Not the reason why I quit: my kids, while sometimes challenging and naughty, were generally friendly and well-behaved. The aspects that tipped the scales towards my departure were related to the behavior of my employer, using tactics that are shockingly common throughout the private ESL industry.
If you follow my social media accounts, then you may be aware of what has happened in the past week. If not, I’ll keep it brief: I left my teaching job in Korea after a series of legal abuses regarding to things owed to me by my hagwon, in accordance with Korean law.
In the weeks leading up to my departure to Korea this past Spring, I was as busy as a beaver, gathering together a collection of documents a mile long to qualify for my visa. All the while, my projected start date loomed on the horizon, adding urgency to the proceedings.
As such, I didn’t want to risk anything going wrong by sending my passport through the mail; placing my trust in Canada Post didn’t seem like the best idea with time running short.
Just one of several stunning waterfalls accessible in the interior of Koh Chang, Thailand.
With my latest (unplanned) trip to Thailand well underway, one of the first places I’m going to make a point of visiting is Koh Chang, the second largest island in the country. However, it largely remains off the tourist grid because it isn’t in the south of the country, where the tourism heavyweights of Phuket, Samui, and Phangan reside.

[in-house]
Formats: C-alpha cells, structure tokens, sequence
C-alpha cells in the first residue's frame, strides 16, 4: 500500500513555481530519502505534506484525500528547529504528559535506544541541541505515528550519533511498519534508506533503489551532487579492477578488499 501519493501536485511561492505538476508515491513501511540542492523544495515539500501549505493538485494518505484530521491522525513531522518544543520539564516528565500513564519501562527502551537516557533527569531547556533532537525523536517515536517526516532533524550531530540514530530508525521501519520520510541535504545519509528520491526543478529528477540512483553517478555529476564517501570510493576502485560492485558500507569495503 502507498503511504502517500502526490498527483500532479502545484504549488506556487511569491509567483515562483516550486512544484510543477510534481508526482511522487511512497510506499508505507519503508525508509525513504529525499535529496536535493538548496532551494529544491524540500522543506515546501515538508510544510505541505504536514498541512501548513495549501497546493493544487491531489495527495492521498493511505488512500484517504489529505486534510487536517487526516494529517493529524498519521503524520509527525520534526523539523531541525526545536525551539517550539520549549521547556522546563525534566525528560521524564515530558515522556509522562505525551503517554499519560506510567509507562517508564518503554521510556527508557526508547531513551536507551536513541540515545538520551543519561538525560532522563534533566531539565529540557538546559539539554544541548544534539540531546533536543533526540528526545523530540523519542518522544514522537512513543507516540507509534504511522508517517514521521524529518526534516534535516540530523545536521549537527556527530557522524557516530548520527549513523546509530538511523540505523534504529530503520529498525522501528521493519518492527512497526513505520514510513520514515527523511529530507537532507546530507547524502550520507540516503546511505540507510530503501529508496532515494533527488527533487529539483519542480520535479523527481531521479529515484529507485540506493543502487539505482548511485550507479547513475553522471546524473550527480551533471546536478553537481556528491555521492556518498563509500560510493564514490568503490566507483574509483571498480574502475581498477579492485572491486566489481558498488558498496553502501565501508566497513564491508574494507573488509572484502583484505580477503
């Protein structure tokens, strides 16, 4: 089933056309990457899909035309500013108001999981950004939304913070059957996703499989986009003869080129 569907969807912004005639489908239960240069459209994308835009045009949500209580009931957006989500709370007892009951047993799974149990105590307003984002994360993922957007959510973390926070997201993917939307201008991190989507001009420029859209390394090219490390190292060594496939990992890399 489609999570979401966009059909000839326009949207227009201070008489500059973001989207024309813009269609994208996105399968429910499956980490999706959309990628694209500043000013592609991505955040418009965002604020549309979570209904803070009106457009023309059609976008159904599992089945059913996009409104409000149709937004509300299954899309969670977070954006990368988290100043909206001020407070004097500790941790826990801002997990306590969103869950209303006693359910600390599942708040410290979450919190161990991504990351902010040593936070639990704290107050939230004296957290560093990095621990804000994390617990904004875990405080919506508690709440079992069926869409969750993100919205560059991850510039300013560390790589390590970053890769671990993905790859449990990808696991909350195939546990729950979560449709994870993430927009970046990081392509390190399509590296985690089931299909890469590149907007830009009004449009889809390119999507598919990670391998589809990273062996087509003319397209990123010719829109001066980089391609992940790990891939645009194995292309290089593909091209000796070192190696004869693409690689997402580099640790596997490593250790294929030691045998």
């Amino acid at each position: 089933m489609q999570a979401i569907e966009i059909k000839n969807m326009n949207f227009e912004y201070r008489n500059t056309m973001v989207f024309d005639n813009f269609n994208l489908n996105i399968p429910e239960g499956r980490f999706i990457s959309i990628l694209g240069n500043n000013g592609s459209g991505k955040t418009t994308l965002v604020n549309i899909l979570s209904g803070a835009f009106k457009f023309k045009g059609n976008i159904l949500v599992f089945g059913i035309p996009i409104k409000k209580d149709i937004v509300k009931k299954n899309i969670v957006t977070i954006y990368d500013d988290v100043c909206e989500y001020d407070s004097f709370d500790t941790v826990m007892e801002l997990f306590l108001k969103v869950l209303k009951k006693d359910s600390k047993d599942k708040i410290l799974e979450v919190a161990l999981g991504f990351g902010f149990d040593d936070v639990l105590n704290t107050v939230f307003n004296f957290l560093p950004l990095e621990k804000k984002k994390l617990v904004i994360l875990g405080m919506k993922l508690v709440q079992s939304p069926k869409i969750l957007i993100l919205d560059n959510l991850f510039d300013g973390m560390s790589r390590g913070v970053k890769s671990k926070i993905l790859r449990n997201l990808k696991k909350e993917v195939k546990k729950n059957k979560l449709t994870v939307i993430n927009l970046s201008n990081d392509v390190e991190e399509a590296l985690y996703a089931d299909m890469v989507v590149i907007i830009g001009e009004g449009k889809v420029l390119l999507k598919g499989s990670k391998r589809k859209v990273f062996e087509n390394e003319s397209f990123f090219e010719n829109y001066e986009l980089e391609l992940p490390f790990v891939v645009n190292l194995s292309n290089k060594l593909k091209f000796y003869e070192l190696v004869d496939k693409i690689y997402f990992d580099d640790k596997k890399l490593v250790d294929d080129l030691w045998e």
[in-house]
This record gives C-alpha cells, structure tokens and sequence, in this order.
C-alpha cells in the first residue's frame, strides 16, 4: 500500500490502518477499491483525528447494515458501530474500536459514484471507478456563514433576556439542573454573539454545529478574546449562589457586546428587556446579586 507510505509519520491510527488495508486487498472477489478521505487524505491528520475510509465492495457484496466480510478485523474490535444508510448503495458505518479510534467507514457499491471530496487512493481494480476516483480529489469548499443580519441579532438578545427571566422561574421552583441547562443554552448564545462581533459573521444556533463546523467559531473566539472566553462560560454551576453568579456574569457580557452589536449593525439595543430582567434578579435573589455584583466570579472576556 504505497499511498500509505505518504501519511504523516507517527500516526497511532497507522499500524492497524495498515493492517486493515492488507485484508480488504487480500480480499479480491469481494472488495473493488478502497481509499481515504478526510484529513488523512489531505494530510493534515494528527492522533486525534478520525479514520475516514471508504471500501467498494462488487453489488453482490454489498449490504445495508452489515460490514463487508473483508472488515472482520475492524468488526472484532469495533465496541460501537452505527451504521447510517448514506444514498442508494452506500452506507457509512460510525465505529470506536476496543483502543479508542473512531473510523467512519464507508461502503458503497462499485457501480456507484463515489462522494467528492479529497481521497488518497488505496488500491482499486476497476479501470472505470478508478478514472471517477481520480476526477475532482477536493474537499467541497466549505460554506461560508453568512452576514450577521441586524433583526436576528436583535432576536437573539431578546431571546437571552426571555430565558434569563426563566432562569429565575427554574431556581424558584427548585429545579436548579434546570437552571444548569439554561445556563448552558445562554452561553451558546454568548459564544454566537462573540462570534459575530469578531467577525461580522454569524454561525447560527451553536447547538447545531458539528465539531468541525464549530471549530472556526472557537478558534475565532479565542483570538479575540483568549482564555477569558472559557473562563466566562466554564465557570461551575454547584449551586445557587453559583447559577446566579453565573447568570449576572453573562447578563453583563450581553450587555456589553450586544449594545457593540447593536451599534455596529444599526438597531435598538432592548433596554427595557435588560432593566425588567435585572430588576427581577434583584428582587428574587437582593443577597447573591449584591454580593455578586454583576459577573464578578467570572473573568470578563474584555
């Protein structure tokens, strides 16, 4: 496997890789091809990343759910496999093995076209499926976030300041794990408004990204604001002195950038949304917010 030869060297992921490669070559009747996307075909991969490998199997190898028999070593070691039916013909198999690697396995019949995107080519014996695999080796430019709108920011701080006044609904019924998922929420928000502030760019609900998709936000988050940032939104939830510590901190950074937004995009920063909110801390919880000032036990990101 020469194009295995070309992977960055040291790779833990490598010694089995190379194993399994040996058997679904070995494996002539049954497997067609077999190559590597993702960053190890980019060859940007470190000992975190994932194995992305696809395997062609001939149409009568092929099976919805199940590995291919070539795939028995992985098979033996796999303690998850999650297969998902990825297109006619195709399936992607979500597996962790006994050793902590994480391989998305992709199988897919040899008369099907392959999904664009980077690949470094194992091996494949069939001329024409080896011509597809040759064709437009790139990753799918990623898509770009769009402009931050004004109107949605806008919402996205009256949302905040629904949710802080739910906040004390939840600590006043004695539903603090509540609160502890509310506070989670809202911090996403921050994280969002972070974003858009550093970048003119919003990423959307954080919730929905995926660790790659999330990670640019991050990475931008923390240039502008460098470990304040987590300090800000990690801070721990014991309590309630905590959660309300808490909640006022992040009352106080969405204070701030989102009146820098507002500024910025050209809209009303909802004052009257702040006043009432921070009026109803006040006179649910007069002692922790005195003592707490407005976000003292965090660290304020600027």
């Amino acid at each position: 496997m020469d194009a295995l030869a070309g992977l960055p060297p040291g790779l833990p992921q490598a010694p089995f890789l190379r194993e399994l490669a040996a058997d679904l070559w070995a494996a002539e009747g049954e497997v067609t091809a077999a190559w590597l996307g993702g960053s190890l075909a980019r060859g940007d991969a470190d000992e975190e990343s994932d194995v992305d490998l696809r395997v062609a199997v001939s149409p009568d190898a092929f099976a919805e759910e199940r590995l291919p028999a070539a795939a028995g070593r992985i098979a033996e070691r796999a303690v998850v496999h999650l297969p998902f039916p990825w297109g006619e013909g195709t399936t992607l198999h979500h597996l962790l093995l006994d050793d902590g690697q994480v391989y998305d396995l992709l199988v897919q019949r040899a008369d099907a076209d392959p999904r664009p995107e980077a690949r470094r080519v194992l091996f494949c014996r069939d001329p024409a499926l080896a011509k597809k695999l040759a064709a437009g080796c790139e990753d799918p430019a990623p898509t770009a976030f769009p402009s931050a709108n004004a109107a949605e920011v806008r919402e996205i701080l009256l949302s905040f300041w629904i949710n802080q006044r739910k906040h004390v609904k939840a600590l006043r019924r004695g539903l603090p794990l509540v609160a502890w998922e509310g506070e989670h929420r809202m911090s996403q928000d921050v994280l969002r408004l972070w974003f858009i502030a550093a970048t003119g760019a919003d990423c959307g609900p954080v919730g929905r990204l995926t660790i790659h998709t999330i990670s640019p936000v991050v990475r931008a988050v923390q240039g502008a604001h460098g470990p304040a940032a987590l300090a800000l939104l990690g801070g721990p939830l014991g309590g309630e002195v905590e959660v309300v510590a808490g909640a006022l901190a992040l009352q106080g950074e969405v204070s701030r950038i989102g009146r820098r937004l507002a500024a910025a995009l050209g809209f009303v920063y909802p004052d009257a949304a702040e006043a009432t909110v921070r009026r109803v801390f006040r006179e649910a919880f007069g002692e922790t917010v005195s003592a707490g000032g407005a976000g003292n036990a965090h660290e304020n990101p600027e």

The streets of Baebang outside my apartment on the first morning at 8am
After shaking off the jetlag that accompanies a trip to the other side of the world, it was time to take a look around the community that would be my home for the next year. Baebang, unknown outside of Korea (and likely the Asan-Cheonan area) is considered to be a town by Korean standards, with a population of approximately 30,000.
While many places this size are a dime a dozen in this country, Baebang has a vibrant feel to it, due to the rapid economic growth it is experiencing due to the presence and continuing expansion of the Korean electronics company, Samsung.
The full moon shines through the clouds on a festive night in Koh Chang…
Throughout the world, Thailand is well-known for the rowdy celebration known as the Full Moon Party. Some love it, reveling in its trademark neon body paint, techno music, and bottomless buckets. Others hate it with a passion.
And still others are intrigued by the concept of partying and having a good time with only the moonlight to guide your dance steps, but they are turned off by what they see and hear at Koh Phangan’s flagship version of the event. The massive crowds of 30,000 people, excessive drug use, theft.
The largess of the Sukhumvit Road area of Bangkok, as seen from the highway headed towards the Eastern Provinces of Thailand
Known as the Big Mango, Bangkok is essentially the NYC of Southeast Asia. It is a massive city filled with people from every corner of the world. Some are here for business. For others, pleasure.
The former have no doubt made their mark on the Bangkok skyline, gracing it with innumerable skyscrapers. From food to entertainment to the palpable buzz generated by everyday life in this megalopolis of 14 million people, it’s clear to me personally what I feel when I roll into town from the Southern or Eastern islands after dark: I’m home, baby!